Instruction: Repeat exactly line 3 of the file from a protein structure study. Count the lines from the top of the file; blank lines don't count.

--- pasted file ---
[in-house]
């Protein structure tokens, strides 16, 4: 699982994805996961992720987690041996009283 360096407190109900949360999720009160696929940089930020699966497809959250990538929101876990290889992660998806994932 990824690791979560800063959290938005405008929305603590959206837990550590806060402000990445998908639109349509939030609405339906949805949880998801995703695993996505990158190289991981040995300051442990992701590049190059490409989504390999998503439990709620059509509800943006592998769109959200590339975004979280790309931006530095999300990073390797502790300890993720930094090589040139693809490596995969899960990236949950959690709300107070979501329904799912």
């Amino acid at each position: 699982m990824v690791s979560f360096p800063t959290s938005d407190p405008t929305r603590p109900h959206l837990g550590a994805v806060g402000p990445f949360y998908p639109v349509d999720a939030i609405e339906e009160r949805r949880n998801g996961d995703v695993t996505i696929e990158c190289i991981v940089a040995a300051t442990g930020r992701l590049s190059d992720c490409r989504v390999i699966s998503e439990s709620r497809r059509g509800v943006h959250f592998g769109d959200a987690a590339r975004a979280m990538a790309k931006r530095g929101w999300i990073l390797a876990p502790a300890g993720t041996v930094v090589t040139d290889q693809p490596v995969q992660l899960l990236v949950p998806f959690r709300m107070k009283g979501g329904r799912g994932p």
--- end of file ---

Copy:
């Amino acid at each position: 699982m990824v690791s979560f360096p800063t959290s938005d407190p405008t929305r603590p109900h959206l837990g550590a994805v806060g402000p990445f949360y998908p639109v349509d999720a939030i609405e339906e009160r949805r949880n998801g996961d995703v695993t996505i696929e990158c190289i991981v940089a040995a300051t442990g930020r992701l590049s190059d992720c490409r989504v390999i699966s998503e439990s709620r497809r059509g509800v943006h959250f592998g769109d959200a987690a590339r975004a979280m990538a790309k931006r530095g929101w999300i990073l390797a876990p502790a300890g993720t041996v930094v090589t040139d290889q693809p490596v995969q992660l899960l990236v949950p998806f959690r709300m107070k009283g979501g329904r799912g994932p």